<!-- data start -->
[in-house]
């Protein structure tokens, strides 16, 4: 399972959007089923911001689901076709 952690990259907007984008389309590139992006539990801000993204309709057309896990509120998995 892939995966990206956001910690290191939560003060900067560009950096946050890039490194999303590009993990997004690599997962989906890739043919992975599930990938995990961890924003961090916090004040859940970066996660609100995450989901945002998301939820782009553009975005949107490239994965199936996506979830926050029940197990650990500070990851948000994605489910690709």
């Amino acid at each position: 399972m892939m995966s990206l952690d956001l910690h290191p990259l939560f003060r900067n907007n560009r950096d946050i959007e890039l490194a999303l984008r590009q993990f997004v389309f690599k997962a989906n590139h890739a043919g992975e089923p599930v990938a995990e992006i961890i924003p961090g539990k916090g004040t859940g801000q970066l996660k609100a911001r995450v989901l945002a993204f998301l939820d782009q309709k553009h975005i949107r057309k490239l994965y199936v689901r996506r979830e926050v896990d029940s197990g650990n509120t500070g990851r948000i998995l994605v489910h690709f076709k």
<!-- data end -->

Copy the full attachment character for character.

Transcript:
[in-house]
């Protein structure tokens, strides 16, 4: 399972959007089923911001689901076709 952690990259907007984008389309590139992006539990801000993204309709057309896990509120998995 892939995966990206956001910690290191939560003060900067560009950096946050890039490194999303590009993990997004690599997962989906890739043919992975599930990938995990961890924003961090916090004040859940970066996660609100995450989901945002998301939820782009553009975005949107490239994965199936996506979830926050029940197990650990500070990851948000994605489910690709």
């Amino acid at each position: 399972m892939m995966s990206l952690d956001l910690h290191p990259l939560f003060r900067n907007n560009r950096d946050i959007e890039l490194a999303l984008r590009q993990f997004v389309f690599k997962a989906n590139h890739a043919g992975e089923p599930v990938a995990e992006i961890i924003p961090g539990k916090g004040t859940g801000q970066l996660k609100a911001r995450v989901l945002a993204f998301l939820d782009q309709k553009h975005i949107r057309k490239l994965y199936v689901r996506r979830e926050v896990d029940s197990g650990n509120t500070g990851r948000i998995l994605v489910h690709f076709k």